Cissbury Rings is one of my favourite walking places in West Sussex. Standing on the South Downs and within walking distance of my home town of Worthing it’s an excellent place to wander and refresh yourself. Even in the depths of winter you’ll find some hardy folk along with their canine companions walking the ring or brivetting about in the undergrowth. It’s quiet seclusion also offers spectacular views in all directions covering the Downs, the sprawl of the south coast conurbation from Brighton to Bognor Regis and on a clear day you can even see the Seven Sisters to the east and the Isle of Wight to the west.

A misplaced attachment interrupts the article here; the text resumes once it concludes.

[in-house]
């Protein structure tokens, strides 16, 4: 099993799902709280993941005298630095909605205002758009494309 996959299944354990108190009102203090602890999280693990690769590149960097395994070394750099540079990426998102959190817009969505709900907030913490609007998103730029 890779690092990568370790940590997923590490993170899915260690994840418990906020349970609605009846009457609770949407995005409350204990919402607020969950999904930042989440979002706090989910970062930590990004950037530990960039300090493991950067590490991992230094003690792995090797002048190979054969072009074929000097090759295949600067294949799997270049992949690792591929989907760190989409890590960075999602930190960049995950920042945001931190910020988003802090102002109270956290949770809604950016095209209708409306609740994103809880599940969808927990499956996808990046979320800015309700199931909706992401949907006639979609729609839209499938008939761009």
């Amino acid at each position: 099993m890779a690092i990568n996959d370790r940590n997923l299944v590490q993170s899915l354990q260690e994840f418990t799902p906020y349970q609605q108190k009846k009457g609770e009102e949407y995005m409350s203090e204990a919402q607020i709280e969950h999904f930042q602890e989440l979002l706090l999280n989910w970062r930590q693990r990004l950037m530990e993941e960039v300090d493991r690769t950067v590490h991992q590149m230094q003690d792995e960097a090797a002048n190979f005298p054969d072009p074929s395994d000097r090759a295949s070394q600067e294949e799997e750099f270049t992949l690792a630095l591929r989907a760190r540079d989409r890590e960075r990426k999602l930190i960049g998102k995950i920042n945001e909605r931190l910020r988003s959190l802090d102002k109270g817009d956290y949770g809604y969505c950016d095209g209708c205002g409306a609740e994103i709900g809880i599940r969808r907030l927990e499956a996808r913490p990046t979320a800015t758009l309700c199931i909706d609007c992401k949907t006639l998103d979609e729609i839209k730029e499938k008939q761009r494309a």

Hard to believe then that this was once one of the powerhouses of Neolithic industry in the UK. Though mostly known as an Iron Age hillfort it actually began it’s fantastically varied life as a source of raw flint in the Neolithic era and the south western area of the hill bares testimony to this with it’s hundreds of shallow, and sometimes enormous, pits. This ‘moon-cratered’ surface represents the backfilled shafts of flint mines dating back some 5000 years and although not visible today some of them were between 40-45 feet deep and gave onto galleries and chambers that sometimes connected to other shafts. Cissbury and the nearby Church Hill and, slightly further afield Harrow Hill and Blackpatch, were some of the primary sources of flint throughout the Neolithic period. Only the slightly later mines at Norfolk’s Grimes Graves were any significant rival. The quality of the flint mined here was obviously very high as mining continued well into the Bronze Age and tools created from the flint have been found across Britain and mainland Europe. Between the four Sussex locations there were probably in excess of 400 shafts. Some of these were the subject of a number of archaeological digs between Victorian times and as recently as the 1970s. The earliest interest for the Cissbury site comes from 1849 when the Reverend Edward Turner, addressing the Sussex Archaeological Society, stated confidently that the hollows were formed for ‘Druidical celebrations’ but didn’t specify what these might be! The first excavations were carried out in 1857 by George Irving, but he failed to get to the bottom of the pits both physically and metaphorically and interpreted them as ‘animal pens’ due to the finds he came across. In 1867 Colonel Augustus Lane Fox was the first person to suggest that the pits were associated with flint mining while investigating hillfort construction on the South Downs, but he too failed to fully excavate the mines to their actual bottoms. However, the discovery of shafts beneath the fort’s ramparts made them realise that the shafts pre-dated the Iron Age and discovery of a polished axe within the ring and to the east of the pits firmly planted the shafts in the Neolithic era. Ernest Willet, who in 1868 had been looking at similar features to Lane Fox on nearby Church Hill, began working at Cissbury in 1873 and was the first person to get to the bottom of a shaft after digging down 4.2m through the back-fill in one of the earlier excavated pits where he discovered a series of chambers and galleries. Sadly his site notes from the dig were lost. More diggers came and went for the next 60 years but one of the more interesting figures to explore Cissbury was a local working class, self-taught archaeologist named John Pull. He’d already achieved notoriety in the area following his discoveries at Blackpatch in the early 1920s and suffered at the disparaging hands of the Worthing Archaeology Society for his methods and site recording procedures. Most of this was down to pure snobbery on the Society’s part and given the towns Conservative nature hardly surprising. He did however rejoin the Society in 1947, taking over as president in 1952 and started new works at Cissbury the same year which gave rise to the most comprehensive studies of the Cissbury mines ever undertaken. Sadly he was shot dead in a bank raid in 1960 while working as a security guard at the Durrington branch of Lloyds Bank. For further intriguing reading on the subject take a look at Miles Russell’s fascinating book ‘Flint mines in Neolithic Britain’ (Tempus Books, 2000).